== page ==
[Ozan] sent in his first attempt at making his own heads up display. The optics are very simple in design, and he gutted a commercial heads up display (ICUITI) for the LCD panel and interface electronics. I haven’t played with many head mounted displays since the Nintendo virtual boy. I’m not up on my field of view calculations, so it’s difficult to equate this to a commercial headset.
I’ve gotten quite a few good submissions lately, so don’t get mad if you’re not up. I can’t resist high voltages, so this Tesla coil project capable of 30 inch lightning bolts built by [PlasmaFire] caught my eye. Not too bad for a high school project.
From his description: The Tesla Coil that I built runs on normal house current (120VAC, 60Hz), fed through line filters to two Franceformer 9060 P-E neon sign transformers that output 9000 volts at 60ma each. After going through a high-voltage Terry-style RFI filter, the power is stored in a 4.0-joule capacitor bank. This energy is dumped into a copper-coil primary. The secondary, made from cast acrylic and motor winding wire, and a topload, made from dryer duct, aluminum foil tape, and a wood disc, complete the overall assembly.
(oh, and just for fun: the cylon roomba. Thanks [tod])
OK guys, I can finally announce all of the prizes for the Hack-A-Day Design Challenge! I’ve been waiting to get things in hand before announcing them all – Everything’s arrived, and it’s a pretty sweet haul.
- Fabienne’s Hack-A-Day iPod Nano
- MAKE Controller
- MAKE Daisy mp3 player kit
- SUMO Omni Beanbag
- 120 LED Assortment Package
If you’re busy, maybe you just don’t know how sweet some of this stuff is.
Fabienne kindly consented to give up her very own Hack-A-Day engraved iPod nano. It’s been used and the inside thoroughly inspected, but it’s otherwise unmodded.
MAKE gave us one of their new open source MAKE controllers – I opened up the one they sent and it’s pretty sweet. The 55Mhz Atmel SAM7X CPU is on a daughter-board, and the main board has terminals for every connection you could want, along with USB, Ethernet, CAN, Serial… They also sent along one of their new Daisy MP3 player kits. Unlike the controller, this one has to be put together.
Andrew over at sumolounge.com hooked us up with one of their SUMO Omni bean bags. This thing is awesome. It’s the biggest bean bag I’ve ever seen. (I may have to buy the winner another one, my daughter has been going nuts over it )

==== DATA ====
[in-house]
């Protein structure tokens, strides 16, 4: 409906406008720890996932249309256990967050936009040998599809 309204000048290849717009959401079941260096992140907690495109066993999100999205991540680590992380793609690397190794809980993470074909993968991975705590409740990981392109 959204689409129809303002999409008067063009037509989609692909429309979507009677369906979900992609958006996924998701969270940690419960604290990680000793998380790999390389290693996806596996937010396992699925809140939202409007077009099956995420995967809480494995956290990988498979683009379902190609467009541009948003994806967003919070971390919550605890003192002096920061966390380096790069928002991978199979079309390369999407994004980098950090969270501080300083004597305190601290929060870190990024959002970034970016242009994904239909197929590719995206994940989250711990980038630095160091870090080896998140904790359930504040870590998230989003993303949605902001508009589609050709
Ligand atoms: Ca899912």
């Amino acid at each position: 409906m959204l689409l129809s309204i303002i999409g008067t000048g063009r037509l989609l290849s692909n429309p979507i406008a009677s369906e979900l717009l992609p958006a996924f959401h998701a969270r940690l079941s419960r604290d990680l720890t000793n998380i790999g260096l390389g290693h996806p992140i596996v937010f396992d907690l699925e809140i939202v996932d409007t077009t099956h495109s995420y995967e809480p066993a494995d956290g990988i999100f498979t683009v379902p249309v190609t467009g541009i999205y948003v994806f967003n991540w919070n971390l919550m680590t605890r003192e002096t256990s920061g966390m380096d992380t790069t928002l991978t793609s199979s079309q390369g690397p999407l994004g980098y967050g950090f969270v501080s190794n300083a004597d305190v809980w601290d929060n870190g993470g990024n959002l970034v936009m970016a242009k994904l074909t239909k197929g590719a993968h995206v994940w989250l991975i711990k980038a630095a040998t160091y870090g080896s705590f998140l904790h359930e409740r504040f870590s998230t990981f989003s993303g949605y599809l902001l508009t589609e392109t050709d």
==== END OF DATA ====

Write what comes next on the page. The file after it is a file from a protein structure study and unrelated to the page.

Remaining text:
Finally, [Alan] of Alan’s Electronic Projects sent us a set of his 120 LED assortments along with a handy resistor pack for using them with 5vdc to get things going. The set even includes some 13000mcd white LEDs for making your own portable tanning device.
How do you win all this sweet stuff? You send in a design! You’ve got until December 25th!
[lgtngstk] was tired of driving his cold Honda Civic to work. He built an instant on electric heater for his car from a toaster and an ATX power supply. The toaster elements were mounted to one half of the case, while the fan was left in it’s stock location.To get the fan blowing hard enough, he whipped up a DC voltage doubling circuit. To finish it out, he added relay control and plenty of new holes in the case.
After sushi-thanksgiving at my house, I’m beat – but you guys have been busy on the tips line.
In one of those special moments of vengance, the ‘real’ ps3 grill was created. (It’s been built, don’t be fooled by the fund raising graphic they were too lazy to remove.)
In another moment of consumer electronics death, a 25mw 405nm laser was obtained from a blu-ray DVD burner and turned into the closest thing to a light saber I’ve seen.
If you haven’t already heard about it, if you can hack this ps3, you’ll actually get to own it. Thanks [good4me] and [wierdguy].
[Chris_rybitski] sent in his music syncro’d christmas light control – he runs the AC audio into diode rectifier to drive a SSR.
If you really hate squirells, [Alexiy] thinkgs you might find a remote controlled airsoft gun handy.
Don’t forget to check out the Hack-A-Day Design Challenge. I already announced the iPod, the MAKE controller and Daisy MP3 player kit, but look for another prize announcement soon.
Let the holiday geekery continue!
[Matt] sent in Electrifried 2 – the second version of a device with one purpose: shock your friends like you’ve got a giant shag carpet. The ion generator is used to provide create a static electric charge on demand. Looks like another great alternative use for a negative ion generator that could take evil christmas giving to a new level.